An inflatable boat - a watercraft , is an inflatable structure for swimming on the surface of the water. A simple and popular solution for traveling on water over short distances.
Often used when hunting and fishing , relaxing on the water . A boat with an awning - an inflatable liferaft , is included in the equipment of almost all vessels.
In military service, inflatable motor boats are used for amphibious assaults and secret diversionary sorties.
Inflatable rubber boats appeared in the 19th century . In the 1840s, Peter Halkett designed a boat of his own original design for British explorers in the Arctic .
Currently, for the production of inflatable boats, synthetic ( polymer ) fabric is most often used, which surpasses rubber in its operational properties. The boats made of rubber and "tent" fabrics were replaced by inflatable boats made of special boat fabric based on reinforced polyvinyl chloride . The boats are made of high-quality PVC fabric - oil-, petrol-, wear-resistant and not subject to ultraviolet radiation. In modern models of inflatable boats, a five-layer fabric is used, consisting of one reinforcing layer, two sealing layers and two protective layers. The weight density of the fabric varies from 750 g / m 2 for small rowing boats to 1100 g / m 2 or more for motor boats with a length of 360 cm.
According to their use cases, they are divided into general-use boats (amateur) and special-purpose boats (patrol-rescue, army, etc.).
According to the propulsion class they are divided into rowing and motor boats. In some models of rowing boats, a mounted (removable) transom is provided , allowing the installation of a low-power outboard motor .
Structurally divided into:
- flat-bottomed shale boats;
- boats with collapsible floorboards and an inflatable keel ;
- low pressure inflatable boats;
- boats with an inflatable rigid bottom (with an “insert”) ( English air desk );
- rigid hull boats with inflatable balloons ( English rigid-hulled inflatable boat, RHIB ).
Flat-bottom inflatable boats are characterized by the smallest weight and dimensions of the transport bag, the minimum time for putting into working condition. Minimum rigidity is given to the bottom by slan (flooring) made of waterproof plywood . The rectangular elements of the flooring are mounted in the fabric grooves provided for this on the inside of the bottom.
In boats with a rigid bottom (collapsible floor ), an additional balloon is used, located longitudinally between the floor and the inside of the fabric bottom. The air pressure in this tank gives the bottom of the boat keeled , which makes it more comfortable when moving in planing mode. Floorboards are made of waterproof plywood or anodized aluminum. There are three types of flooring: folding, hard with an n-shaped profile and hard with stringers. [one]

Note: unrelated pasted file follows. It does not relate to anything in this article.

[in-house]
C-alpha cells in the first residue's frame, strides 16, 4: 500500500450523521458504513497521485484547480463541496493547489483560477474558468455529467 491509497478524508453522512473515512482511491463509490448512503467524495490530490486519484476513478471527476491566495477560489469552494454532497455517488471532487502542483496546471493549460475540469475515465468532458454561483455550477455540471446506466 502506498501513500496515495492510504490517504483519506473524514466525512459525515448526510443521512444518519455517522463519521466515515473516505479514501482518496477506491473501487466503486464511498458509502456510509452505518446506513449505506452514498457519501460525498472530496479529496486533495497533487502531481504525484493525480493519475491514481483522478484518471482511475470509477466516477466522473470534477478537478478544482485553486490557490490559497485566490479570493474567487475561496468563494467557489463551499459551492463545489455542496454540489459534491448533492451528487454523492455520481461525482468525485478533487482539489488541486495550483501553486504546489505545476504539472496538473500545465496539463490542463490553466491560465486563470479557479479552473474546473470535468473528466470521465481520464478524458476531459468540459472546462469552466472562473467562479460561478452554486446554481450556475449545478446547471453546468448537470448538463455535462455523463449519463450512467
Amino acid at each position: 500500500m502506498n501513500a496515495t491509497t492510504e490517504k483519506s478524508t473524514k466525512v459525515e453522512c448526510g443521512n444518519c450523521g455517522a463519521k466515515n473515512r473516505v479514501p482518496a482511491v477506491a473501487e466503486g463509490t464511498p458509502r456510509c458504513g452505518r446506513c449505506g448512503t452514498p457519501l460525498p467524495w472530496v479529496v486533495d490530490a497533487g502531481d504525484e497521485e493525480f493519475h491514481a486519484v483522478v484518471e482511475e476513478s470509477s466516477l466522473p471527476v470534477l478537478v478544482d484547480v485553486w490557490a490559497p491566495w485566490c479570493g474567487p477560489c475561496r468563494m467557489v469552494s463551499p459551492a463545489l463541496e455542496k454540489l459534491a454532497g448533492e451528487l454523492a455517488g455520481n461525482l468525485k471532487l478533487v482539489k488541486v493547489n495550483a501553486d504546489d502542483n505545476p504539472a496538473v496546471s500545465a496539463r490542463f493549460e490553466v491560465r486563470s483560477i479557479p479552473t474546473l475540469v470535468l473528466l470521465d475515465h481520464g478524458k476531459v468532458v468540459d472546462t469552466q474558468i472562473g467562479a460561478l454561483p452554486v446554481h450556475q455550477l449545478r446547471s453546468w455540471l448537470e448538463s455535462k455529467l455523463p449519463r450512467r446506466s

On boats with a low-pressure inflatable bottom, the bottom in design is the same cylinder as the airborne ones. Air is pumped into it at the same pressure as in the side cylinders (usually 0.25 kg / cm 2 ). Bringing such a boat into working condition, as a rule, takes a little time and depends on the compressor performance.
On boats with an inflatable rigid bottom, instead of flooring, a flooring (liner) is made of a special material with transverse fibers ( English double wall ). Air is injected into this liner at a sufficiently high pressure (about 1 kg / cm 2 , pressure in the cylinders is usually maintained at 0.25 kg / cm 2 ). The weight of such boats, the time for putting into working condition and the rigidity of the bottom is less than that of boats with payols.
Boats with a rigid hull and inflatable balloons around the perimeter of the boat (with the exception of the stern) are distinguished by the best seaworthiness characteristics. In fact, this is a hybrid of an inflatable boat and a boat with an all-plastic hull. Cylinders protect the boat from capsizing in turns and keep the boat afloat when moving in a displacement mode. When gliding, the boat comes into contact with water only on the stern surface of the bottom due to the lifting force arising at high speed.
- In 1952, the French doctor and amateur sailor Alain Bombard , alone in 65 days, crossed the Atlantic Ocean in an inflatable motor boat.
- Inflatable boats with a carrying capacity of more than 225 kg belong to small boats and are subject to mandatory registration (since May 25, 2012 the rules for registering water transport have changed - now ships with a weight of up to 200 kg and an engine capacity of up to 8 kW are not registered  )
- Water tourism
- The saving end of Aleksandrov
- Life saving carrot
- Life vest
- Banana (attraction)
- A.N. Korolev, V.P. Zhokhov . Inflatable boat